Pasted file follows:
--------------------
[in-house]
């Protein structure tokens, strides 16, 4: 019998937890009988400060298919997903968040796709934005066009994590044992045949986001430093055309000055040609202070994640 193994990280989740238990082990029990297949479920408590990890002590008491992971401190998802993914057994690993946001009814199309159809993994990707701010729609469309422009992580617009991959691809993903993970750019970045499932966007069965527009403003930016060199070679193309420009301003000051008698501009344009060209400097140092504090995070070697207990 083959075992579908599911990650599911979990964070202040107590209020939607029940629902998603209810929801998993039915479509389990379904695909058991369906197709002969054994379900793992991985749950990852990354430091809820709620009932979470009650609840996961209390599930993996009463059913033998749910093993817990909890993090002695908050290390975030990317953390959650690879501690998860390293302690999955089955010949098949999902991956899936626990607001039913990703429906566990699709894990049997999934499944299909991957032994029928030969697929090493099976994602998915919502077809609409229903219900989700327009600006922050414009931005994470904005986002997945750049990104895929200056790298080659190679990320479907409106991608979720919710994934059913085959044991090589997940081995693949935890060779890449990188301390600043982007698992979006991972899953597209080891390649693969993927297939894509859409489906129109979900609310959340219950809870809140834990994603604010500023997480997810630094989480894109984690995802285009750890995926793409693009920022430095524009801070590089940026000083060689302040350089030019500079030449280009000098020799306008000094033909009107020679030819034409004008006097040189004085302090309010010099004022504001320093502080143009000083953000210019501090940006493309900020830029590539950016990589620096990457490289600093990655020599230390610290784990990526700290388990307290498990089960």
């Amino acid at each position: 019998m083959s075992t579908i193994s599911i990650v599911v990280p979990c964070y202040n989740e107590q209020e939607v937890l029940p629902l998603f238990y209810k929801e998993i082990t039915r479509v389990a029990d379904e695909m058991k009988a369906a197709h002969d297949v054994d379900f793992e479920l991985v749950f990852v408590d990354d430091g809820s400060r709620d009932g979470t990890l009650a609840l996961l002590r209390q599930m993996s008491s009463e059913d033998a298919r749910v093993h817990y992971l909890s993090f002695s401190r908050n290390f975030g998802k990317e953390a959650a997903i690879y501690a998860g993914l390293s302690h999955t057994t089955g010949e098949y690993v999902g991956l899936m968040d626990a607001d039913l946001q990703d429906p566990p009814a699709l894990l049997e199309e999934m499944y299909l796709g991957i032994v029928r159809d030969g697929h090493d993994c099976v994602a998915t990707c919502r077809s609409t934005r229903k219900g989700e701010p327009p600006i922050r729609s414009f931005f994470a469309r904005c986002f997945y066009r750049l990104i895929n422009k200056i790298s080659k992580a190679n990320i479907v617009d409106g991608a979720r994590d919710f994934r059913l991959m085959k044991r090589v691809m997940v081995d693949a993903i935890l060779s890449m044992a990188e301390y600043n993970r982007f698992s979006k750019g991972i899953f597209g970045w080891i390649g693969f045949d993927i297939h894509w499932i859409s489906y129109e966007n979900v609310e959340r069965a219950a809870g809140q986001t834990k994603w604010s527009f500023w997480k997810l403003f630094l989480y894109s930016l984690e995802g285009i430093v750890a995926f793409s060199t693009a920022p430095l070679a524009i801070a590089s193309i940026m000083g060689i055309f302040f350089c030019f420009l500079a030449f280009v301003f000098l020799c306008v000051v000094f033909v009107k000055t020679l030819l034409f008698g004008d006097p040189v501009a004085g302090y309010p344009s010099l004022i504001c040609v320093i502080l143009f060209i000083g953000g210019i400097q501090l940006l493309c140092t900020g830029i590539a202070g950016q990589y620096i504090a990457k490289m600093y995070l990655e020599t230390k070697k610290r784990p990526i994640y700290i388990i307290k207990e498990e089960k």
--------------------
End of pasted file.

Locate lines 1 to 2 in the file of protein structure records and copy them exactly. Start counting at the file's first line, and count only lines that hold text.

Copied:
[in-house]
């Protein structure tokens, strides 16, 4: 019998937890009988400060298919997903968040796709934005066009994590044992045949986001430093055309000055040609202070994640 193994990280989740238990082990029990297949479920408590990890002590008491992971401190998802993914057994690993946001009814199309159809993994990707701010729609469309422009992580617009991959691809993903993970750019970045499932966007069965527009403003930016060199070679193309420009301003000051008698501009344009060209400097140092504090995070070697207990 083959075992579908599911990650599911979990964070202040107590209020939607029940629902998603209810929801998993039915479509389990379904695909058991369906197709002969054994379900793992991985749950990852990354430091809820709620009932979470009650609840996961209390599930993996009463059913033998749910093993817990909890993090002695908050290390975030990317953390959650690879501690998860390293302690999955089955010949098949999902991956899936626990607001039913990703429906566990699709894990049997999934499944299909991957032994029928030969697929090493099976994602998915919502077809609409229903219900989700327009600006922050414009931005994470904005986002997945750049990104895929200056790298080659190679990320479907409106991608979720919710994934059913085959044991090589997940081995693949935890060779890449990188301390600043982007698992979006991972899953597209080891390649693969993927297939894509859409489906129109979900609310959340219950809870809140834990994603604010500023997480997810630094989480894109984690995802285009750890995926793409693009920022430095524009801070590089940026000083060689302040350089030019500079030449280009000098020799306008000094033909009107020679030819034409004008006097040189004085302090309010010099004022504001320093502080143009000083953000210019501090940006493309900020830029590539950016990589620096990457490289600093990655020599230390610290784990990526700290388990307290498990089960």